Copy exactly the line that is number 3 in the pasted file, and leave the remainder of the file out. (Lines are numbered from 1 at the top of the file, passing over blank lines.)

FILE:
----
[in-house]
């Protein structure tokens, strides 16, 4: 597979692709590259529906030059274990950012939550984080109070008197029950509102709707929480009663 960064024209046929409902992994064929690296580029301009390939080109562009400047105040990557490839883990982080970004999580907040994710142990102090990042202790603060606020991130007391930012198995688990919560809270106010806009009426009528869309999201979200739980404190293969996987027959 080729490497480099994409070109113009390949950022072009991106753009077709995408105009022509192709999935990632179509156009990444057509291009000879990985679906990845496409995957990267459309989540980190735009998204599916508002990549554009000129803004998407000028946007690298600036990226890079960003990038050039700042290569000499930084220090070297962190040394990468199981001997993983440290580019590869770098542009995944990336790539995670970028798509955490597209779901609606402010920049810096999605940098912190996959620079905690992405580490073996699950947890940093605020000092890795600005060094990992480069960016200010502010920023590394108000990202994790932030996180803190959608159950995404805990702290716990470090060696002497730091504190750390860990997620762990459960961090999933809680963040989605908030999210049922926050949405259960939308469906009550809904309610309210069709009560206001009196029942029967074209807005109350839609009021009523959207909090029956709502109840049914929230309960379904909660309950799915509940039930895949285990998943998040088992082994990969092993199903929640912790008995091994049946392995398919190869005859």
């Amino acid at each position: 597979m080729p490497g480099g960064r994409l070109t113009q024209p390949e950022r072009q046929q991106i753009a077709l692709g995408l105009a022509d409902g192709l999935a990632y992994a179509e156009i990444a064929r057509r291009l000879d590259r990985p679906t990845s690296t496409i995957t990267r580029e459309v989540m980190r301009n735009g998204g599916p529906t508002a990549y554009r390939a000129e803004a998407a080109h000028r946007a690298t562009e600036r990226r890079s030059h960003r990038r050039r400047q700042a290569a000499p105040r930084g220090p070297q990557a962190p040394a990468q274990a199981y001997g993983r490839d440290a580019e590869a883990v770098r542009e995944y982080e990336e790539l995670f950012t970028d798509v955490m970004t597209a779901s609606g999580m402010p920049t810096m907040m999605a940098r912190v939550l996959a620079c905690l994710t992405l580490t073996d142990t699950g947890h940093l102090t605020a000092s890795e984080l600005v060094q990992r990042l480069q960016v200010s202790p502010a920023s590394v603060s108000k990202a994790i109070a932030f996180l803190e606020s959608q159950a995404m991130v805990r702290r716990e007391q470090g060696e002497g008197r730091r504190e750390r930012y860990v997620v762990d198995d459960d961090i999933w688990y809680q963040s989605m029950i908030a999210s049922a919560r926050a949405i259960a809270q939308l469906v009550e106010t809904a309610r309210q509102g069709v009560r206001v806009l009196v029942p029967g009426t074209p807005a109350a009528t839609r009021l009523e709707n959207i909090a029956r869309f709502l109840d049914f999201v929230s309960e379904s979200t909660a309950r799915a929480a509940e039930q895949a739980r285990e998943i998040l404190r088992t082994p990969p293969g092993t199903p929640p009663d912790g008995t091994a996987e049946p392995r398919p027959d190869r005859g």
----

């Amino acid at each position: 597979m080729p490497g480099g960064r994409l070109t113009q024209p390949e950022r072009q046929q991106i753009a077709l692709g995408l105009a022509d409902g192709l999935a990632y992994a179509e156009i990444a064929r057509r291009l000879d590259r990985p679906t990845s690296t496409i995957t990267r580029e459309v989540m980190r301009n735009g998204g599916p529906t508002a990549y554009r390939a000129e803004a998407a080109h000028r946007a690298t562009e600036r990226r890079s030059h960003r990038r050039r400047q700042a290569a000499p105040r930084g220090p070297q990557a962190p040394a990468q274990a199981y001997g993983r490839d440290a580019e590869a883990v770098r542009e995944y982080e990336e790539l995670f950012t970028d798509v955490m970004t597209a779901s609606g999580m402010p920049t810096m907040m999605a940098r912190v939550l996959a620079c905690l994710t992405l580490t073996d142990t699950g947890h940093l102090t605020a000092s890795e984080l600005v060094q990992r990042l480069q960016v200010s202790p502010a920023s590394v603060s108000k990202a994790i109070a932030f996180l803190e606020s959608q159950a995404m991130v805990r702290r716990e007391q470090g060696e002497g008197r730091r504190e750390r930012y860990v997620v762990d198995d459960d961090i999933w688990y809680q963040s989605m029950i908030a999210s049922a919560r926050a949405i259960a809270q939308l469906v009550e106010t809904a309610r309210q509102g069709v009560r206001v806009l009196v029942p029967g009426t074209p807005a109350a009528t839609r009021l009523e709707n959207i909090a029956r869309f709502l109840d049914f999201v929230s309960e379904s979200t909660a309950r799915a929480a509940e039930q895949a739980r285990e998943i998040l404190r088992t082994p990969p293969g092993t199903p929640p009663d912790g008995t091994a996987e049946p392995r398919p027959d190869r005859g």